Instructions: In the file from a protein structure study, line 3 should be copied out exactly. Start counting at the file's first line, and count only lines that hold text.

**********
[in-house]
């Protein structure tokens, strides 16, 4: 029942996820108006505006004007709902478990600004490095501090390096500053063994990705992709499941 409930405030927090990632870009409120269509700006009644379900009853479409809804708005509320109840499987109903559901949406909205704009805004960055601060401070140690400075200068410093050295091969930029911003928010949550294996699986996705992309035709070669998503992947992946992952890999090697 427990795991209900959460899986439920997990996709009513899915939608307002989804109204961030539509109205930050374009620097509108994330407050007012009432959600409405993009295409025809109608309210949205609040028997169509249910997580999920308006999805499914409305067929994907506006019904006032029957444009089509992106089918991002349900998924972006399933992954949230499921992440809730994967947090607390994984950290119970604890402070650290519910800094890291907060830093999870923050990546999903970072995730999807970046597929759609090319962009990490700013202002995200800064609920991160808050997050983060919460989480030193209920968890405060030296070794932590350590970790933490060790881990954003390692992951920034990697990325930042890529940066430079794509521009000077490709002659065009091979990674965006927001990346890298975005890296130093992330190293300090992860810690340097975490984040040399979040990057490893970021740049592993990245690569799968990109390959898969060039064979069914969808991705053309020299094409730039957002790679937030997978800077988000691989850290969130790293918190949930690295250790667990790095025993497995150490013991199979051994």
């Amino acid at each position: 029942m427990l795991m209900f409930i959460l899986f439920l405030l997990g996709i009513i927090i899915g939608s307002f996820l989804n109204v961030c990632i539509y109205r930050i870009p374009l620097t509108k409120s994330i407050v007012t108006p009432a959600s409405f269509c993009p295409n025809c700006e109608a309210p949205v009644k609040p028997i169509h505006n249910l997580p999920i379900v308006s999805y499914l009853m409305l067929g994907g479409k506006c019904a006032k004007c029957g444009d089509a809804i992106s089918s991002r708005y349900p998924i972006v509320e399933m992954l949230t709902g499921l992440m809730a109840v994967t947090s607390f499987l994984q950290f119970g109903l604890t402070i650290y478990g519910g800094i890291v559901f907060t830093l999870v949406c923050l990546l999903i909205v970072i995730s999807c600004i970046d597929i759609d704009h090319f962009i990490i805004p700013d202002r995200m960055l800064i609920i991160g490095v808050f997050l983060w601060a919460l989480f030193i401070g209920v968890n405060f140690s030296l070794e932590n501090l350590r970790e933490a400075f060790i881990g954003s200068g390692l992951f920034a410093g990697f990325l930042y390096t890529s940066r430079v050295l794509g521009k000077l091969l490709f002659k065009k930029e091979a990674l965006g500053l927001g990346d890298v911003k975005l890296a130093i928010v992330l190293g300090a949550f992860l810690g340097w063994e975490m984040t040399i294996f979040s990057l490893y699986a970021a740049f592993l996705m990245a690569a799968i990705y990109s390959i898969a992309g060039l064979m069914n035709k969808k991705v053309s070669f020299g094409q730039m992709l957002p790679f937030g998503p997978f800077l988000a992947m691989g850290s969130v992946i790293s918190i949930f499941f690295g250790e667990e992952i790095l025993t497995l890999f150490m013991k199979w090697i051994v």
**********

């Amino acid at each position: 029942m427990l795991m209900f409930i959460l899986f439920l405030l997990g996709i009513i927090i899915g939608s307002f996820l989804n109204v961030c990632i539509y109205r930050i870009p374009l620097t509108k409120s994330i407050v007012t108006p009432a959600s409405f269509c993009p295409n025809c700006e109608a309210p949205v009644k609040p028997i169509h505006n249910l997580p999920i379900v308006s999805y499914l009853m409305l067929g994907g479409k506006c019904a006032k004007c029957g444009d089509a809804i992106s089918s991002r708005y349900p998924i972006v509320e399933m992954l949230t709902g499921l992440m809730a109840v994967t947090s607390f499987l994984q950290f119970g109903l604890t402070i650290y478990g519910g800094i890291v559901f907060t830093l999870v949406c923050l990546l999903i909205v970072i995730s999807c600004i970046d597929i759609d704009h090319f962009i990490i805004p700013d202002r995200m960055l800064i609920i991160g490095v808050f997050l983060w601060a919460l989480f030193i401070g209920v968890n405060f140690s030296l070794e932590n501090l350590r970790e933490a400075f060790i881990g954003s200068g390692l992951f920034a410093g990697f990325l930042y390096t890529s940066r430079v050295l794509g521009k000077l091969l490709f002659k065009k930029e091979a990674l965006g500053l927001g990346d890298v911003k975005l890296a130093i928010v992330l190293g300090a949550f992860l810690g340097w063994e975490m984040t040399i294996f979040s990057l490893y699986a970021a740049f592993l996705m990245a690569a799968i990705y990109s390959i898969a992309g060039l064979m069914n035709k969808k991705v053309s070669f020299g094409q730039m992709l957002p790679f937030g998503p997978f800077l988000a992947m691989g850290s969130v992946i790293s918190i949930f499941f690295g250790e667990e992952i790095l025993t497995l890999f150490m013991k199979w090697i051994v």